Thursday, June 30, 2016

To Do What It Will

There is freedom in being unbound from conventional garden maintenance chores when I come home. I stopped editing a month ago. Now it is just a random snatch and grab as I walk the garden. I wish the same could be said for the ridge top garden next door. It can still use some editing.

The main chore of summer is mowing the paths and Great Lawn. I have been adding some seed grown plants and others that have followed me home, but mostly the garden is on its own now to do what it will.

Now is not the time to be stomping through the gardens editing. Stompage at this point can leave a permanent imprint. I do the bulk of the editing in April to mid May when things are awake enough for me to identify to remove the annoying and unwanted and small enough to recover from being stepped on.

I can't really say I made this happen. I just know which ingredients to keep.

This had a lot more planted input. The filler gets edited.

Away from the scenic byway, the Tall Flower Meadow is still mostly green. It is sprinkled with blooms. The really big show, if all goes well, is late summer into fall.

There is enough going on to keep it interesting while I wait.

Next up: Bottlebrush Buckeye, Aesculus parviflora.

Wednesday, June 29, 2016

Dry Chicory

Lighting is everything. The camera can't always see what the eye does.

I could see it, cheery sky blue chicory in the fresh light of a cloudless morning.

It makes it hard to drive away. But chicory closes by noon. Morning pictures are the only option.

And before I go, the other half of the driveway bed has chicory seeding in.

The spikes of Yucca filamentosa are in bloom. I wait for the year when two dozen plants bloom in unison.

There were passing clouds when I got back home. A cloud covered sun makes for much better lighting. The Voodoo Lilies are rising.

Without the strong contrast of light and shadow, the garden is much more photogenic.

Flowers help.

Another look at the yucca.

Who knows why one blooms and the other doesn't. After blooming, that crown will die and new ones will grow from the bottom.

There are a few daylilies about. Sister #1 will be coming at just the right time.

It's going to be a busy weekend on the byway Uncle Ernie. Are you ready for your closeup?

Tuesday, June 28, 2016

Wet Chicory

Some much needed rain fell in the last two days. I wish more of it fell on the other side of the county. It's still way to dry over that side. I like rain. It also scares me a little as the Lush grows high. Floppage is a recurrent problem for tall things. It can be mild to damaging to season ending depending on the storm surge. So far so good.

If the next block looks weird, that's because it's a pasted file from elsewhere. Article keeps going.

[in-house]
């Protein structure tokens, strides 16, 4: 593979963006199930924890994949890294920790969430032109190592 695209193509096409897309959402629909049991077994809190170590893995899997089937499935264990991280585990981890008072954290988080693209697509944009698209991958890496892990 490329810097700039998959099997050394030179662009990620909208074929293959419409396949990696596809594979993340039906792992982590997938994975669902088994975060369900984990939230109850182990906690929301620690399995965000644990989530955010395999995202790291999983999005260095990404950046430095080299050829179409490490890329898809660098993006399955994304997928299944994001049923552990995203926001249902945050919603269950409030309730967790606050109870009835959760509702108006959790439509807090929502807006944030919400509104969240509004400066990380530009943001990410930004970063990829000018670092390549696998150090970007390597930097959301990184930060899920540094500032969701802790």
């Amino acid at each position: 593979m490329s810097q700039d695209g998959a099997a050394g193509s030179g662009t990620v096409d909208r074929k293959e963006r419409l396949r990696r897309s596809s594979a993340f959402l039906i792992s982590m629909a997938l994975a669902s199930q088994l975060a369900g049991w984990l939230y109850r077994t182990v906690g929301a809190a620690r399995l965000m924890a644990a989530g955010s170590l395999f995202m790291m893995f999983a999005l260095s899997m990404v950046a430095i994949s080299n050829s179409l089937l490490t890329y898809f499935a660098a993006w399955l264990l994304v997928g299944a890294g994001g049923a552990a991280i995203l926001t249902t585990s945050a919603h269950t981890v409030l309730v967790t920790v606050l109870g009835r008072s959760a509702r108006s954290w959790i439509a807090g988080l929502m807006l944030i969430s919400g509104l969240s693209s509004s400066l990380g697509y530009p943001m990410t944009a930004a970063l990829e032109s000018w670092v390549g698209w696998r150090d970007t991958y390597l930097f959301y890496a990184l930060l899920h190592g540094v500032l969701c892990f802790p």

Or so so depending. The tree does not fall far from the apples. Fortunately I don't care.

Average needed rain, plus a heavy set of apples and a rotten trunk equals one fallen tree.

First came the loppers to cut off all the smaller branches.

Then came the chainsaw to remove the trunk.

It was a wild apple tucked into the forest, so no great loss. However, I did not want it sitting in the bottom corner of the Great Lawn on top of my baby red twig dogwoods.

All cleaned up and tossed back into the forest where it can decompose and return to the earth.

It will all be dry and fluffed back up by morning. I will stop to gaze at the chicory before I start my day.

Sunday, June 26, 2016

Freshly Mowed

Can you tell?

It gets harder as the Lush grows taller and obscures the paths.

I have to go down to the Great Lawn for the full mown effect.

One bench is in the cool shade of the forest, a very nice place to rest after a hot mowing.

I keep the mowing to a minimum for obvious reasons.

I can encourage the Lush to look like this.

Editing is easier than mowing and a whole lot more interesting, but that little bit of mowing has a dramatic effect. A strong element of order gives the wild coherence. My maintenance gardener self is able to relax.

Saturday, June 25, 2016

A Place Filled With Chaotic Beauty

A freshly mowed thin line of order leads in. Sister #1 is coming next weekend.

The gardens will be tidied. I can't say the same for either house.

The sunny utility meadow is the scenic path between the two.

There is a lot blooming now.

It is part of the scenic along the byway.

And a repository for Bulbarella's ever expanding daylily collection.

Daylily Hill is behind the roadside vegetable garden.

It's finally growing now that we are hitting eighty degrees of hot.

My curb appeal.

But you see, I don't have a curb.

And the garden is...well. It is what it is.

A place filled with chaotic beauty.

And a nice wide freshly mowed path leads in.

Friday, June 24, 2016

Wild Texture

I garden for texture as much as for floral display. What that means for the Tall Flower Meadow is breaking up the simple leaf syndrome of the dominant aster family members.

The native and autonomous Flattened Oat Grass, Danthonia compressa, is a big help when the meadow is still short. At full height this grass gets lost. In places it forms its own brand of meadow.

Think texture as we stroll the wild cultivated gardens.

Grasses are a big help.

Linear leaves contrast with simple leaves.

A big splash of color doesn't hurt. But I cannot tell a lie. This is Bulbarella's doing. I just borrow it.

Simple leaf syndrome can still produce a bounty of color. This is about to pop.

I've been working on the wild flower end of the roadside vegetable garden. Not being a big priority, it is rather slow going. Last year I added dozens of liatris.

Think texture and blooms.